How will you know if you have an unhealthy gut environment brewing (microbiome) in there? There are a wide range of signs, such as:
Bloating, gas, or diarrhea – These occur mostly due to the number and diversity of the bacteria living in your gut, stomach, intestines, and colon. Gas is a particular sign that food is fermenting in your gut and you don’t have enough acid or there is an imbalance of bacteria to break down the food
Sugar cravings – Gut bacteria secrete proteins that are similar to leptin and ghrelin, which are hunger-regulating hormones. They also affect mood and food cravings. The bacteria try to trick you into eating the foods they thrive on so if you eat a lot of sugar, you feed the unhelpful bacteria and then they secrete proteins to make you crave more sugar. Vicious little buggers.
Bad breath – Halitosis, or chronic bad breath, comes from the microbes that live in between your teeth and gums and on your tongue and can also be caused by bacteria that are linked to gum disease.
Food allergies and sensitivities – Food intolerances to gluten or dairy are almost always due to “leaky gut.” The gut is a sealed passageway from mouth to colon and anything that goes in the mouth and isn’t digested gets passed out the colon. One of the most important jobs of the gut is to prevent foreign substances from entering the body and when the intestinal barrier is permeable, protein molecules can escape and enter the bloodstream. Your body will mount an attack on them and the immune response shows up as food intolerance.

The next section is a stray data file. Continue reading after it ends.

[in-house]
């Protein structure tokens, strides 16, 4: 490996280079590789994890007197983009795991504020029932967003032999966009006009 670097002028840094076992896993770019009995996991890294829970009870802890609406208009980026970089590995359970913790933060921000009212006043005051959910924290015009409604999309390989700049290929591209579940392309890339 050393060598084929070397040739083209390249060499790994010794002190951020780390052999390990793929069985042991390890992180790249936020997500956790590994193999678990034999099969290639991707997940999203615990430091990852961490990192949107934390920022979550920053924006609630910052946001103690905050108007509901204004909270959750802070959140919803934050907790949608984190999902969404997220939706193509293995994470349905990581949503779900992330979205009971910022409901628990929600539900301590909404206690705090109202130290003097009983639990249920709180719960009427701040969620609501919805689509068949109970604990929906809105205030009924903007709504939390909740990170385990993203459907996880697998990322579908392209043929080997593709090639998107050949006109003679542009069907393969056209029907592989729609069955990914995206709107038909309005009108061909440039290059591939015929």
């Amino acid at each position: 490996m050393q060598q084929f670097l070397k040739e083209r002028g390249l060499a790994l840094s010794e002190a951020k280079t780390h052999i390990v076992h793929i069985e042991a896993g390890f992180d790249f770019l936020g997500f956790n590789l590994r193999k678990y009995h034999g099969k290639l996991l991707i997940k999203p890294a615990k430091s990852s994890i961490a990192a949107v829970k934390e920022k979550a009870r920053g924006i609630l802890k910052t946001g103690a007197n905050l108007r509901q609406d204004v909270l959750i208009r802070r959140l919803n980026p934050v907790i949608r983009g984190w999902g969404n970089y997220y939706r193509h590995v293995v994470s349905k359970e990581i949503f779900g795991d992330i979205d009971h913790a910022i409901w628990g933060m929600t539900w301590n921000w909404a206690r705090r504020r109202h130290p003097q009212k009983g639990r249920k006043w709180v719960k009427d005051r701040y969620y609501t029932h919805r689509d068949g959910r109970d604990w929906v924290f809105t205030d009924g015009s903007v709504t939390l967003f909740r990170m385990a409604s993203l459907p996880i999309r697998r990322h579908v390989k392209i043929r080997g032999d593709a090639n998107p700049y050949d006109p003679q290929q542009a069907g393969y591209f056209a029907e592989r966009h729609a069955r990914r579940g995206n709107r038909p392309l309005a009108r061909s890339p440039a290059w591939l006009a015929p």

Moodiness, anxiety, and depression – Most of your serotonin and roughly half of your dopamine is made in your gut so if you have a “leaky gut” your body may lose those. Your gut won’t be able to absorb the right nutrition or micronutrients if it’s all leaking out. Treating gut issues can be a critical part of managing mental health.
Skin issues like eczema – Food intolerance can be visible through the presence of eczema.
Diabetes – Russian researchers were able to link the level of glucose intolerance with the presence of three types of microbiota: Blautia, Serratia, and Akkermansia bacteria. All three are found in healthy people but people with diabetes have greatly increased numbers of them.
Autoimmune disease and suppressed immunity – some clinicians have seen a link between thyroid disease and a leaky gut and particularly an intolerance to gluten. For those people removing gluten helped heal their gut and reversed their disease. If you suffer from frequent illness and infections you may also have issues with your microbiome.